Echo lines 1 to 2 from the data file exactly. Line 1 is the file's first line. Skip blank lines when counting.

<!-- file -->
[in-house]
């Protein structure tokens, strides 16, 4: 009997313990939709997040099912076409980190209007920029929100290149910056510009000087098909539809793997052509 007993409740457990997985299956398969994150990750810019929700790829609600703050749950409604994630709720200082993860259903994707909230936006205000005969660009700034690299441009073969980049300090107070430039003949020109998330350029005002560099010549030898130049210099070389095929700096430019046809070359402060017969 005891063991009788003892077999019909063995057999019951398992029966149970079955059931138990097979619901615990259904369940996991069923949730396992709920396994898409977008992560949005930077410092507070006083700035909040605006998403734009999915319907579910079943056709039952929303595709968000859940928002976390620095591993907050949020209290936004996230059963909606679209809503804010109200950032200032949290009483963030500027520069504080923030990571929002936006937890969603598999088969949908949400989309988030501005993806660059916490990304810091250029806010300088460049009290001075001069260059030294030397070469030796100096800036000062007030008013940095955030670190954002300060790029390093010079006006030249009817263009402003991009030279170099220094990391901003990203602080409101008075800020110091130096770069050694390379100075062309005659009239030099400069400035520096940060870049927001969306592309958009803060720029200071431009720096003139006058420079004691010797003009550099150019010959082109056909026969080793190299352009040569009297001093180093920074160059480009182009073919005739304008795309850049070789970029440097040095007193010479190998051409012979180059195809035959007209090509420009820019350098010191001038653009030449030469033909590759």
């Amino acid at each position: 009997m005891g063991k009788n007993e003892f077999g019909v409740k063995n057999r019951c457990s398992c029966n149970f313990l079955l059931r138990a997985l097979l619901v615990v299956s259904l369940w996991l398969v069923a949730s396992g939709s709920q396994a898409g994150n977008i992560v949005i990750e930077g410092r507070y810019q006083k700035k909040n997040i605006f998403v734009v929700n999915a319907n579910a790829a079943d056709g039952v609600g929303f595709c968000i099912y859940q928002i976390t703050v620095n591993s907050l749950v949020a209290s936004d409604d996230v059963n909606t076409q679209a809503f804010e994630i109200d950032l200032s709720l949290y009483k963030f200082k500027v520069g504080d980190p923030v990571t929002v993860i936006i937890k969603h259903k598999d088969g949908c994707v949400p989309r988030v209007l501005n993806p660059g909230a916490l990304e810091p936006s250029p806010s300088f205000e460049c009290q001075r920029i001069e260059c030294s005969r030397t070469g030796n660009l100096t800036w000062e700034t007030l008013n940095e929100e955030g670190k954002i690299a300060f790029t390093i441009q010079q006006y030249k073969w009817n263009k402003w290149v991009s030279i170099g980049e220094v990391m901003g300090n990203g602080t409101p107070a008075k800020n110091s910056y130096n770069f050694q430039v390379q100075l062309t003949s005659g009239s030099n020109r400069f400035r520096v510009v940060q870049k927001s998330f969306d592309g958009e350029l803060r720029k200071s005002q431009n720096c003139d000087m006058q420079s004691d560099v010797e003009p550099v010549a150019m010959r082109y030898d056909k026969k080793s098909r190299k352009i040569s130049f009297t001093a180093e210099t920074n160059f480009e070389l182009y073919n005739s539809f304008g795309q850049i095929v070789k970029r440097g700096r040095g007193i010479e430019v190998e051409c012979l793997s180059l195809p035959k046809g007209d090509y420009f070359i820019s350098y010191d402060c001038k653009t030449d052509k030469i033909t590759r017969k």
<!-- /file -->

[in-house]
């Protein structure tokens, strides 16, 4: 009997313990939709997040099912076409980190209007920029929100290149910056510009000087098909539809793997052509 007993409740457990997985299956398969994150990750810019929700790829609600703050749950409604994630709720200082993860259903994707909230936006205000005969660009700034690299441009073969980049300090107070430039003949020109998330350029005002560099010549030898130049210099070389095929700096430019046809070359402060017969 005891063991009788003892077999019909063995057999019951398992029966149970079955059931138990097979619901615990259904369940996991069923949730396992709920396994898409977008992560949005930077410092507070006083700035909040605006998403734009999915319907579910079943056709039952929303595709968000859940928002976390620095591993907050949020209290936004996230059963909606679209809503804010109200950032200032949290009483963030500027520069504080923030990571929002936006937890969603598999088969949908949400989309988030501005993806660059916490990304810091250029806010300088460049009290001075001069260059030294030397070469030796100096800036000062007030008013940095955030670190954002300060790029390093010079006006030249009817263009402003991009030279170099220094990391901003990203602080409101008075800020110091130096770069050694390379100075062309005659009239030099400069400035520096940060870049927001969306592309958009803060720029200071431009720096003139006058420079004691010797003009550099150019010959082109056909026969080793190299352009040569009297001093180093920074160059480009182009073919005739304008795309850049070789970029440097040095007193010479190998051409012979180059195809035959007209090509420009820019350098010191001038653009030449030469033909590759």